Less grisly and more effective than glue traps, cats go about their "work" naturally. They prowl, they eat, and they sit in the sun; although they prefer to spend much of their time hiding.

Feral cats participating in the Barn Cat program are spayed or neutered, vaccinated, microchipped and ear-tipped (under anesthesia while the cats are being altered, veterinarians notch an ear tip, the widely recognized sign that a feral cat is altered). All this for just $30 per cat; a minimum of two cats is recommended per location.

When these cats are "employed" they are transported in large wire cages and housed for about a month at their new location. This process is called recolonizing. It takes about 30 days for a feral cat to be comfortable enough to consider their new environs home. YHS will help you colonize your cats and teach you how to care for them.

Barn cats can be put in any safe area -- businesses, hotels, industrial parks, residences, and of course, barns. If you are interested in participating in this cost-effective, humane rat abatement program, call YHS to be added to the barn cat list. You will be contacted when your cats are ready for you.

If you don't have a rat problem but love cats and would like to help fund this non-lethal and humane feral cat program, please make a donation to YHS and specify "Barn Cat program".

For more information on feral cats, visit For more information on the YHS Barn Cat program or to place an order for your very own feral cats call 445-2666.

Ed Boks is the executive director of the Yavapai Humane Society. He can be reached at or by calling 445-2666, ext. 21.

Saturday, May 12, 2012

Your pet has a deadly enemy lurking in the tall grass

See Drummer Boy's story below
Its that time of year again when your pet has a deadly enemy lurking in the tall grass. This enemy, known as “foxtail”, comes in the form of several species of grassy weeds found throughout Arizona.  These weeds grow rapidly during the winter/spring rains, and then dry out in the summer months. As foxtail grasses mature, a seed forms at the top of the stalk. The seed resembles a fox's tail, hence the name.

When pet owners talk about "foxtails," they are speaking of the seed portion of the foxtail grass. Once foxtail grasses dry out, the seed detaches easily and sticks readily to clothing and fur. Foxtail seeds can enter a dog's body in a variety of ways and once in they act like an animated fishhook: the seed continues to move inward through the dog’s body, and because of tiny barbs, it cannot back out on its own.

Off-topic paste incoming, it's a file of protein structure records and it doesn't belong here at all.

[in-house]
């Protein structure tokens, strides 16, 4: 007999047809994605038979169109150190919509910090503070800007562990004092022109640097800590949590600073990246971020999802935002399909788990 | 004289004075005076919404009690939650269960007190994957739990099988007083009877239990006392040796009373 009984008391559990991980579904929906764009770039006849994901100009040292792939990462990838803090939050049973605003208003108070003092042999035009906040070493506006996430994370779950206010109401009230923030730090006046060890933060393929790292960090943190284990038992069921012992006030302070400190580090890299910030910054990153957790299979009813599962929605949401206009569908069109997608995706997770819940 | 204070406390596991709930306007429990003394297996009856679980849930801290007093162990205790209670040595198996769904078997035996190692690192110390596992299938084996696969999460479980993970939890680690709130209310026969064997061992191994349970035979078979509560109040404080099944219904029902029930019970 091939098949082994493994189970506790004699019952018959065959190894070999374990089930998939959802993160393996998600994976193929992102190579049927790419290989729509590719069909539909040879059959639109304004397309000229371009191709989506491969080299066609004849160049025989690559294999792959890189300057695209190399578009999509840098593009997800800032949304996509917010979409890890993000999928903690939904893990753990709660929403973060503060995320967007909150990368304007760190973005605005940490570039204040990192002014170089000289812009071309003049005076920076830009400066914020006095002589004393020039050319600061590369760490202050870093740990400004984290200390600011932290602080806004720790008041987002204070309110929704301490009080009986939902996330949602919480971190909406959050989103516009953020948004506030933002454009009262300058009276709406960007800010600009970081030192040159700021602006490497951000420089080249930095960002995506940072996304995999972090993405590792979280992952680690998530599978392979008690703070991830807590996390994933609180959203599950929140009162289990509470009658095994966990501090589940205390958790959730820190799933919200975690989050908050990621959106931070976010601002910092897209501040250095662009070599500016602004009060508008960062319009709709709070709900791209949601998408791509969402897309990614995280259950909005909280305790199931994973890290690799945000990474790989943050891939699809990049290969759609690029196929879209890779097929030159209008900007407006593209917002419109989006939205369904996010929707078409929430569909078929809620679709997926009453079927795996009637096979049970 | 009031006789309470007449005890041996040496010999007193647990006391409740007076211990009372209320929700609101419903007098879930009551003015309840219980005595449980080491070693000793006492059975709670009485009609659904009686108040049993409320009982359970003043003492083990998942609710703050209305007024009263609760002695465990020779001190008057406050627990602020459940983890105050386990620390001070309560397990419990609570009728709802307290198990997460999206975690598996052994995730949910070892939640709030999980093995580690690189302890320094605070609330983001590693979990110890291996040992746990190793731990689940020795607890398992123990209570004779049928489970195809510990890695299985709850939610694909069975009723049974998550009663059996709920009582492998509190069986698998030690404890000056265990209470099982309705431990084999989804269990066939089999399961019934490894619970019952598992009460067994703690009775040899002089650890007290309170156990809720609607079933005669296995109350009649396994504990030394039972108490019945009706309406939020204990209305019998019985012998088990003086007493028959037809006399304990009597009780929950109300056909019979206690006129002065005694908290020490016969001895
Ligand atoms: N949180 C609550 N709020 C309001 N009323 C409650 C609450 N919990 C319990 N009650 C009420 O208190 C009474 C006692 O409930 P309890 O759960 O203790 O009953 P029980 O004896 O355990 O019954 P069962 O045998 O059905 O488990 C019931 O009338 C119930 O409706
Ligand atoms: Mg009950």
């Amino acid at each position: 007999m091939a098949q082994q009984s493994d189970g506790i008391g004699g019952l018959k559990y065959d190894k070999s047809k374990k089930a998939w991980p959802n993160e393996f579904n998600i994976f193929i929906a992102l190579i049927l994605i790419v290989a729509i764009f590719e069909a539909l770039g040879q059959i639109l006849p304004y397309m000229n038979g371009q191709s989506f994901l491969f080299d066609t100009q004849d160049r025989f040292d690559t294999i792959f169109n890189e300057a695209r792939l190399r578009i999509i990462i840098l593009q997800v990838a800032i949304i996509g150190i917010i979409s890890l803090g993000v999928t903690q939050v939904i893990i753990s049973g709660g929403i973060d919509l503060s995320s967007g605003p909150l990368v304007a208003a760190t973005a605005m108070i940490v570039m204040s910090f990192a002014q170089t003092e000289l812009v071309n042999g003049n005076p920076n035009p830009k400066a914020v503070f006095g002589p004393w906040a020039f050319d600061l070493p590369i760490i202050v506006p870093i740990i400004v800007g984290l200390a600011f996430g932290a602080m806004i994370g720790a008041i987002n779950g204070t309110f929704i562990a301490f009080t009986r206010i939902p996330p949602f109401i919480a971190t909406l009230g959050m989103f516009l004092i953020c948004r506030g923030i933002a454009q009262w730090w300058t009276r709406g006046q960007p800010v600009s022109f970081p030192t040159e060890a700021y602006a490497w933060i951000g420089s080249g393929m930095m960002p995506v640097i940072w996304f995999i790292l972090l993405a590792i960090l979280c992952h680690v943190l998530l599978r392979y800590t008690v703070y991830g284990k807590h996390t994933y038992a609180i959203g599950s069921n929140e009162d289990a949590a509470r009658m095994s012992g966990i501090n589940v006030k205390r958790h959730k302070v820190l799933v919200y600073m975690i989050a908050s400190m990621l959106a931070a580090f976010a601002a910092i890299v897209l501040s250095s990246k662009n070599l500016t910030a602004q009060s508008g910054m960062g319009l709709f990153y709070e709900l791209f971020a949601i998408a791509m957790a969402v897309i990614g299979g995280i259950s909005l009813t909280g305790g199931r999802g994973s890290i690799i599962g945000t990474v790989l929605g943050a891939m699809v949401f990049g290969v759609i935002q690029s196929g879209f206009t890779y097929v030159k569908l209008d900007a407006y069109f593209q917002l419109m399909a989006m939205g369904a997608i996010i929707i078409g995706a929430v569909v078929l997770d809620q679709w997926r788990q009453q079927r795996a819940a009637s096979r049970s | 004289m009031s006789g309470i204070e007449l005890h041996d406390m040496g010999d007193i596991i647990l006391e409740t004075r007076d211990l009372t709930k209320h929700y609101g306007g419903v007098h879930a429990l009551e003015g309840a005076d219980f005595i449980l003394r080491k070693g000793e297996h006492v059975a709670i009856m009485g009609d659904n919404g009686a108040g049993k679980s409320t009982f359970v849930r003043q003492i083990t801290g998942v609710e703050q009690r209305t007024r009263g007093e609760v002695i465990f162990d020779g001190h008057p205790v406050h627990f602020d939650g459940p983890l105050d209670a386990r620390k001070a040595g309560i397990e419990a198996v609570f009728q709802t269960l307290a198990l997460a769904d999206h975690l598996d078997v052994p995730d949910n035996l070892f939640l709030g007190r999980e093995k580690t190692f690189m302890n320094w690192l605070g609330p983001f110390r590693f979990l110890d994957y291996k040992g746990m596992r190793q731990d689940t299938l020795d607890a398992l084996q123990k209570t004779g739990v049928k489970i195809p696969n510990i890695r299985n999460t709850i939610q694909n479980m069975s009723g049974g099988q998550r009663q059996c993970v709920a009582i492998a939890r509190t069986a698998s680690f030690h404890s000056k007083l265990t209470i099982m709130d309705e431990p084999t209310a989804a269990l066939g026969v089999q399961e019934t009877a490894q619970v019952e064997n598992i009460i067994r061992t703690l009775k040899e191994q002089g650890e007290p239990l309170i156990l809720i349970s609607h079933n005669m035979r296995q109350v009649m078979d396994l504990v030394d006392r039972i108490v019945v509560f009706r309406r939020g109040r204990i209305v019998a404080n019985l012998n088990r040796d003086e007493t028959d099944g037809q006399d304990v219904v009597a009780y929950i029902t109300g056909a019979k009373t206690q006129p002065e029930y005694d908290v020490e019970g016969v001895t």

It's most common for a foxtail to enter a dog's body through the skin, nose, ears, paws, genitals, and eyes. One veterinarian reported that a foxtail found in a dog's lung initially entered through the dog's paw. Foxtails are tenacious and deadly.

Foxtail seeds are relatively small, so detecting them after they enter a dog's body can be difficult. Veterinarians usually rely on telltale symptoms such as head-shaking, paw licking, swellings on the body, or sudden and continuous sneezing. Foxtails in the ears, nose, and eyes are serious and can ultimately be life-threatening if not treated promptly.

When a foxtail is inhaled and lodged in the nasal cavity, the dog will sneeze repeatedly and violently, sometimes even banging his nose on the floor with each sneeze in a futile attempt to dislodge the seed. It is often possible for a veterinarian to sedate the animal, locate the seed with an otoscope, and remove it using special forceps if the animal is brought in when symptoms first appear.

If a foxtail is lodged in the paw or under the coat, a lump will usually form that is painful to touch. Depending on how deep the foxtail has traveled it can usually be removed surgically.

When a foxtail gets into a dog's eye, the dog will usually paw at the eye and the eye will water. When you see a foxtail under the eyelid don't try to remove it yourself. There's a good chance you may not get it all. Keep your dog from pawing the eye and get him to a veterinarian immediately, preferably a veterinary opthomologist.

When your dog gets a foxtail in an ear, he will usually shake his head violently. When you suspect a foxtail, get your dog to a veterinarian immediately. The best way to handle foxtail problems is to prevent them or treat them early.

Whenever possible avoid foxtail infested areas – especially during the dry season. But after a romp through tall, mature grass follow these steps:

• Thoroughly brush and inspect your dog's coat. Run your hands over his coat looking for foxtails. Dogs with long hair are particularly susceptible to foxtails.

• Look into your dog's ears. If your dog has floppy ears, lift each ear and inspect.

• Examine your dog’s paws (in-between toes and paw pads), neck (under the collar), tail/anus, and under leg areas after walks in areas with foxtails. Remove any foxtails sitting on the fur.

• If you believe your dog has a foxtail seed lodged somewhere in its body, get him to a veterinarian immediately. The longer you wait, the deeper the foxtail will travel and the more damage it will do, and the more difficult it will be to treat.